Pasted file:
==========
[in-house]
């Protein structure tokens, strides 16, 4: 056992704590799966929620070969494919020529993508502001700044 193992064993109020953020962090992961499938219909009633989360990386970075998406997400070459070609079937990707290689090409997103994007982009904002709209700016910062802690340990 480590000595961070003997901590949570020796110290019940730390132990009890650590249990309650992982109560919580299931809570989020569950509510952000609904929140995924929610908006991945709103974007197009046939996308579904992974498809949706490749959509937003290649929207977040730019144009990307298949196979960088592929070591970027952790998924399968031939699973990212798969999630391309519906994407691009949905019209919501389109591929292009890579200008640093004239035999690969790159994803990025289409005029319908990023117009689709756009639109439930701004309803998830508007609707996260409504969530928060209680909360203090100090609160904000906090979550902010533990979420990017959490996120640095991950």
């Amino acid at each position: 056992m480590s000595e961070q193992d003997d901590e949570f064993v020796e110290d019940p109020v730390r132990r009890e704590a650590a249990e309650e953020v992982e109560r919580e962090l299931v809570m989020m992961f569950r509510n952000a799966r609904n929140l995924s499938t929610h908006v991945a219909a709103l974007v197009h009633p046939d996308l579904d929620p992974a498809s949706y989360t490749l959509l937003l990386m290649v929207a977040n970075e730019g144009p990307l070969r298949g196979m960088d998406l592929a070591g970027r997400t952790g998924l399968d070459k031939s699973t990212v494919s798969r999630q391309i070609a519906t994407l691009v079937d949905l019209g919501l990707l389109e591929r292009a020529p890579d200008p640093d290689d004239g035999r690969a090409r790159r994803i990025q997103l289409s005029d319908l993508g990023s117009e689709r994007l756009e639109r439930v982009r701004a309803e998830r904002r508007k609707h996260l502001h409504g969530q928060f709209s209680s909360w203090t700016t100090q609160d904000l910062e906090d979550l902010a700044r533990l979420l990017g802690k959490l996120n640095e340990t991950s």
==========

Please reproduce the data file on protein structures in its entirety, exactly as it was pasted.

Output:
[in-house]
């Protein structure tokens, strides 16, 4: 056992704590799966929620070969494919020529993508502001700044 193992064993109020953020962090992961499938219909009633989360990386970075998406997400070459070609079937990707290689090409997103994007982009904002709209700016910062802690340990 480590000595961070003997901590949570020796110290019940730390132990009890650590249990309650992982109560919580299931809570989020569950509510952000609904929140995924929610908006991945709103974007197009046939996308579904992974498809949706490749959509937003290649929207977040730019144009990307298949196979960088592929070591970027952790998924399968031939699973990212798969999630391309519906994407691009949905019209919501389109591929292009890579200008640093004239035999690969790159994803990025289409005029319908990023117009689709756009639109439930701004309803998830508007609707996260409504969530928060209680909360203090100090609160904000906090979550902010533990979420990017959490996120640095991950």
């Amino acid at each position: 056992m480590s000595e961070q193992d003997d901590e949570f064993v020796e110290d019940p109020v730390r132990r009890e704590a650590a249990e309650e953020v992982e109560r919580e962090l299931v809570m989020m992961f569950r509510n952000a799966r609904n929140l995924s499938t929610h908006v991945a219909a709103l974007v197009h009633p046939d996308l579904d929620p992974a498809s949706y989360t490749l959509l937003l990386m290649v929207a977040n970075e730019g144009p990307l070969r298949g196979m960088d998406l592929a070591g970027r997400t952790g998924l399968d070459k031939s699973t990212v494919s798969r999630q391309i070609a519906t994407l691009v079937d949905l019209g919501l990707l389109e591929r292009a020529p890579d200008p640093d290689d004239g035999r690969a090409r790159r994803i990025q997103l289409s005029d319908l993508g990023s117009e689709r994007l756009e639109r439930v982009r701004a309803e998830r904002r508007k609707h996260l502001h409504g969530q928060f709209s209680s909360w203090t700016t100090q609160d904000l910062e906090d979550l902010a700044r533990l979420l990017g802690k959490l996120n640095e340990t991950s």